Owen claims objectivity and, indeed, does not withhold accounts of the trouble he had with the Muslim and Croat leaders as well as the Serbs. He shows how the Muslims constantly prevaricated in the hope of showing themselves martyrs and so shaming the Americans into intervening to deliver the whole of Bosnia into Muslim control. Nor does Owen gloss over the fact that President Tudjman of Croatia has relied on the support of the Ustasha, the group guilty of wartime genocide. He notes the collusion between Tudjman and the Hercegovina Croats, who have virtually annexed part of the internationally recognized state of Bosnia. Owen also gives a fair hearing to Mladic's often repeated view that, in the Sarajevo region, the Bosnian Serbs need superiority in artillery in order to compensate for their inferiority in numbers. This, as Owen concedes, would expose the Serb distsicts to the risk of being overrun by armed Muslims.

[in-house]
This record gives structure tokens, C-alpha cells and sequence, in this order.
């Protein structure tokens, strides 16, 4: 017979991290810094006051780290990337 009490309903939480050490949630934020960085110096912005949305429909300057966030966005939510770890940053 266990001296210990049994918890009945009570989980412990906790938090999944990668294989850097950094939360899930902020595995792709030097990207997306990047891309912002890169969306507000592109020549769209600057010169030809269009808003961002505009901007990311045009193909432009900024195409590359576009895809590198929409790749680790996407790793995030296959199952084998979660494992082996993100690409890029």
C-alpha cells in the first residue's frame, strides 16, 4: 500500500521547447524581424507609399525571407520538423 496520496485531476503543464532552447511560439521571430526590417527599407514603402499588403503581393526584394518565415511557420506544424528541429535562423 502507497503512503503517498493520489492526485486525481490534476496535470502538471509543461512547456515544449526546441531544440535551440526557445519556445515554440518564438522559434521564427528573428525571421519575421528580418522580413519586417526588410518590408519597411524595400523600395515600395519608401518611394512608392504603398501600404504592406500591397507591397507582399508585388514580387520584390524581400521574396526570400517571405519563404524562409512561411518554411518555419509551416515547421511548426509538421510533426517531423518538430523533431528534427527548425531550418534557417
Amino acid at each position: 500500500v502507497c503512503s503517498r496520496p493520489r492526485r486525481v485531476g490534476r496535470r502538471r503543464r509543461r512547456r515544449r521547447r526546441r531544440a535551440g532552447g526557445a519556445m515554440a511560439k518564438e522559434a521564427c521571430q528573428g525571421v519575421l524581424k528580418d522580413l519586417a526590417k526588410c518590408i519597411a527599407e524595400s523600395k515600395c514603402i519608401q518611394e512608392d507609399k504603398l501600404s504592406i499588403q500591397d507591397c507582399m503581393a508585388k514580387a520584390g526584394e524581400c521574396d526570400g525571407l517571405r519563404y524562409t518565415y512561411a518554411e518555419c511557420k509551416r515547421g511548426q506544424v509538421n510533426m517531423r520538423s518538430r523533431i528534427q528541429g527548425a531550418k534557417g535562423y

Balkan Odyssey is remarkably personal. Owen claims that he managed, by self-discipline, to conceal his disdain for the president of the Bosnian Serbs, Radovan Karadzic. In this he is mistaken: not only Karadzic, but all the Bosnian Serb leaders found Owen disdainful and implacably hostile. The Americans ranked next to the Bosnian Serbs in arousing Owen's disdain. He had two grievances against them: first, for their refusal to send ground troops into Bosnia, and second for their unwillingness to play what he supposed was a "sophisticated" game in backing the Serb president, Slobodan Milosevic, against Karadzic. Owen complains that Americans found him condescending and cheeky. But of them he says: "We had now [February 1993] to rely on the innate decency which characterizes most American attitudes, albeit sometimes overladen by vulgarity and loudness which do not truly reffect the inner voice of a fine democracy."